Furman comes back to the pages of AVI LATIN AMERICA with its important topics on energy management. This time Christos Desalernos addresses the issue in the A/V systems of churches.
By: Christos Desalernos*
In A/V installations of churches there are generally many misconceptions when it comes to the role of energy management. For some reason, energy is frequently ignored as a problem in general. When expensive and modern amplifiers and equipment fail, the equipment is usually blamed, regardless of why it fails; it is simply repaired or replaced.
Another problem is the budget. Now more than ever, budgets are tight and when looking at any tender, energy management is usually the first thing we do not take into account for energy saving, since it is considered simply as extra outputs and not as protection. With that point of view, it is understandable that they want to cut expenses. Unfortunately, these assumptions are incorrect.
The fact is that our power infrastructure was designed more than 100 years ago for power motors and lights and non-highly sensitive A/V equipment. The energy coming out of electrical outlets is not 100% clean and stable. Some places are worse than others, but pollution is present in all energy sources. The ultra-sensitive circuits in today's professional A/V teams are technologically extraordinary, but they are also fragile. This has made it increasingly imperative to employ an advanced energy protection system such as the energy conditioner for professional A/V systems.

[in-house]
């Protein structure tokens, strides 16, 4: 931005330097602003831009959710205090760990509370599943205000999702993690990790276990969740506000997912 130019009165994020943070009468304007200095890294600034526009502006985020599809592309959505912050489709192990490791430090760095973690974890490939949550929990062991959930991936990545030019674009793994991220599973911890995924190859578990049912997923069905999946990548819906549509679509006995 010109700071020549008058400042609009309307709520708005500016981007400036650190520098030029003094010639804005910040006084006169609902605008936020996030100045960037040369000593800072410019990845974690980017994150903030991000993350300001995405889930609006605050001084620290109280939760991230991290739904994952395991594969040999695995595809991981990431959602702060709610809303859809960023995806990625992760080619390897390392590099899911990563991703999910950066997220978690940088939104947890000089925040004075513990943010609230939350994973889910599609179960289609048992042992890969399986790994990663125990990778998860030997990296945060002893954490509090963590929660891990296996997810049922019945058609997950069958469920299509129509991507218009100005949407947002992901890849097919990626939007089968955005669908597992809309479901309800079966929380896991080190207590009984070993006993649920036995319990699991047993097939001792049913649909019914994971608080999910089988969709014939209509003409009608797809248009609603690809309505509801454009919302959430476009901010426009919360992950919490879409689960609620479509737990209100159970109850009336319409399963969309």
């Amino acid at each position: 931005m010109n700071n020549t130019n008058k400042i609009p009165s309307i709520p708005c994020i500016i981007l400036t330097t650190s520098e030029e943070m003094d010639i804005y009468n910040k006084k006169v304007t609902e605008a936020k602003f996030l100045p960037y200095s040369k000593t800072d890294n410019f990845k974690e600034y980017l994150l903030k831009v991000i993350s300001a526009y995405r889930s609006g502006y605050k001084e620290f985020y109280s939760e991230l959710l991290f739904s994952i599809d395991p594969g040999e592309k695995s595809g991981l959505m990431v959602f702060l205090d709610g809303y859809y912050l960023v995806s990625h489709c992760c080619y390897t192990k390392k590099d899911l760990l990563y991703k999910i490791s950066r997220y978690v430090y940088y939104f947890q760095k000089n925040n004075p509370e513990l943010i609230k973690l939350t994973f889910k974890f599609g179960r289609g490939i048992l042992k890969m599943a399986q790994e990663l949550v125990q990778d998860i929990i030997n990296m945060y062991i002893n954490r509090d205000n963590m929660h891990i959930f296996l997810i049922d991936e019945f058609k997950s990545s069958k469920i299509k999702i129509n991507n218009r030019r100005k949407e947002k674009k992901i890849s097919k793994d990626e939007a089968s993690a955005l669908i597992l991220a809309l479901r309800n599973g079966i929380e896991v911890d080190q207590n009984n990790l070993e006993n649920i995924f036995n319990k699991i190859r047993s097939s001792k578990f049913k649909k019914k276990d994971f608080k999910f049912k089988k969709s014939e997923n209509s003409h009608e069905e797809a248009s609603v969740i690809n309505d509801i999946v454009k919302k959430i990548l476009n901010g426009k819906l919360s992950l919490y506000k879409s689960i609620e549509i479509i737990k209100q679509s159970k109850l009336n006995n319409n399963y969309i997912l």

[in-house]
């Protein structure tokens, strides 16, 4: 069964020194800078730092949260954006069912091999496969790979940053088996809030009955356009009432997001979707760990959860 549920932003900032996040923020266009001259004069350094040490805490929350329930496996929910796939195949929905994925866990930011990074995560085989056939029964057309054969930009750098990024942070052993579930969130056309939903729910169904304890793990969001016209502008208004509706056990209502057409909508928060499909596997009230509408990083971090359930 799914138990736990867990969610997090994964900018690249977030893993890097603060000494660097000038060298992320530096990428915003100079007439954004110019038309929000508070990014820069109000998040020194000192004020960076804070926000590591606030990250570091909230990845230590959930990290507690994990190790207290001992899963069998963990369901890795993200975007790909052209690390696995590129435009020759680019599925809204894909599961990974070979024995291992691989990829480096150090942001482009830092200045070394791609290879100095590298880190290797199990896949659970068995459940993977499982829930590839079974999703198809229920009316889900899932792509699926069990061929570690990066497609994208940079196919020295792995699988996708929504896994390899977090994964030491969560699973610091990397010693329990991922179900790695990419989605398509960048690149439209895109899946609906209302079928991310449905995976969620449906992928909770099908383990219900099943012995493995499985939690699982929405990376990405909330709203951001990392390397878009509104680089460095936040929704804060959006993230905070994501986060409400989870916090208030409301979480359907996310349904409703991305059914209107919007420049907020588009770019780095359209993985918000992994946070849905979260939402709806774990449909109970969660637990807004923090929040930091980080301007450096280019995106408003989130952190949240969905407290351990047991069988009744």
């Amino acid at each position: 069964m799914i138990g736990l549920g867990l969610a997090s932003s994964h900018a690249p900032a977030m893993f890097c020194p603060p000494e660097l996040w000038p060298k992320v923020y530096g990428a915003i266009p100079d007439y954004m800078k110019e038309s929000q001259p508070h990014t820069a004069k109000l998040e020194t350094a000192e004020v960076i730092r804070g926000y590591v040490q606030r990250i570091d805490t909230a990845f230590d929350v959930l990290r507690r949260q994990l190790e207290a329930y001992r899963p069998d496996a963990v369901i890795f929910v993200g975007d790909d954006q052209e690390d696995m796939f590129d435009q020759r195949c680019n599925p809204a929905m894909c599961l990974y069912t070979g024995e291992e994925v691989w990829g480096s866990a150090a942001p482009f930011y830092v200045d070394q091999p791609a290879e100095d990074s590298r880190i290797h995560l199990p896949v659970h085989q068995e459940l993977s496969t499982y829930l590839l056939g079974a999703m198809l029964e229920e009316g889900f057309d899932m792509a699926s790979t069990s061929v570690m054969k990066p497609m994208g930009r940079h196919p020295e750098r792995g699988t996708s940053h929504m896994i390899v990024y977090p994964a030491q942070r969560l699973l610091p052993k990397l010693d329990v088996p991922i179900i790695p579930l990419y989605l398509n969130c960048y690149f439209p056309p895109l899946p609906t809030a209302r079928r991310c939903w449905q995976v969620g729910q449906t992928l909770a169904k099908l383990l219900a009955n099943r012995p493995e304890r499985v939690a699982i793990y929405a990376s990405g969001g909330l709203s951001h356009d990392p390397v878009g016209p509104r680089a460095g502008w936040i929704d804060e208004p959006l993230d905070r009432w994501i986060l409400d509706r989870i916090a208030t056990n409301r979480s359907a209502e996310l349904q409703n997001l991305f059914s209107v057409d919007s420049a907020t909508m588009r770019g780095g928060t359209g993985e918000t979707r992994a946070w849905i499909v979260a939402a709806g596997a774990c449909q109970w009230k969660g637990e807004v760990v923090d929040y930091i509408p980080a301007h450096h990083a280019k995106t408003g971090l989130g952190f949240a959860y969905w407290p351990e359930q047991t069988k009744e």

What is the situation?
According to the NEMA (National Electrical Manufacturers Association), a sudden increase or transient phenomenon is a brief transient peak of overvoltage or disturbance over an energy waveform that can vary in intensity, from just a few volts to extremes of tens of thousands of volts. These disturbances are not as rare as one might think, and can cause damage, degradation, and even destruction of electronics within a commercial building or family home.
However, transient spikes and grounding pollution are not the only problems facing today's sensitive electronics. Sustained overvoltage conditions also exist, sometimes called extreme voltages, and are more common in older installations due to poor neutral connections that can cause overvoltages above 240 VAC.
Many electrical shock suppression devices may not be able to protect equipment against sustained surges and these conditions are, in fact, the most dangerous and harmful thing for equipment. They are the kinds of situations that cause the nightmarish atmosphere of turning on equipment and seeing it start to smoke. Most extreme voltage conditions result in destroyed equipment or, at best, the destruction of an electrical shock suppression system. In either case, maintenance of the equipment is certainly required.